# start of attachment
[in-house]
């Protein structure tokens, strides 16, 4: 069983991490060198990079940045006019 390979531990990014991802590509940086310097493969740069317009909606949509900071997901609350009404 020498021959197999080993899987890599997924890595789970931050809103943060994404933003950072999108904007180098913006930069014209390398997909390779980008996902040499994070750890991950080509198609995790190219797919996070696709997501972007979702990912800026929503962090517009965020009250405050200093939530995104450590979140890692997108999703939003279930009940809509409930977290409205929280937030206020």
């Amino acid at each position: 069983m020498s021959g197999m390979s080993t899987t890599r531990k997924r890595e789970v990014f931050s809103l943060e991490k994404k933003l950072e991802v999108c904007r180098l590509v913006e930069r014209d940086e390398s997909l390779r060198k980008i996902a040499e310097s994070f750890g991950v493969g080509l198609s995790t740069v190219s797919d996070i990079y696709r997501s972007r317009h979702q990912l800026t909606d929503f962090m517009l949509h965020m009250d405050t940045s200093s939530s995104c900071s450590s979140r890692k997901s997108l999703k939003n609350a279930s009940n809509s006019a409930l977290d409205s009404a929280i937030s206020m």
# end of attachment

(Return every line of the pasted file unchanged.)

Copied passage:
[in-house]
């Protein structure tokens, strides 16, 4: 069983991490060198990079940045006019 390979531990990014991802590509940086310097493969740069317009909606949509900071997901609350009404 020498021959197999080993899987890599997924890595789970931050809103943060994404933003950072999108904007180098913006930069014209390398997909390779980008996902040499994070750890991950080509198609995790190219797919996070696709997501972007979702990912800026929503962090517009965020009250405050200093939530995104450590979140890692997108999703939003279930009940809509409930977290409205929280937030206020």
């Amino acid at each position: 069983m020498s021959g197999m390979s080993t899987t890599r531990k997924r890595e789970v990014f931050s809103l943060e991490k994404k933003l950072e991802v999108c904007r180098l590509v913006e930069r014209d940086e390398s997909l390779r060198k980008i996902a040499e310097s994070f750890g991950v493969g080509l198609s995790t740069v190219s797919d996070i990079y696709r997501s972007r317009h979702q990912l800026t909606d929503f962090m517009l949509h965020m009250d405050t940045s200093s939530s995104c900071s450590s979140r890692k997901s997108l999703k939003n609350a279930s009940n809509s006019a409930l977290d409205s009404a929280i937030s206020m």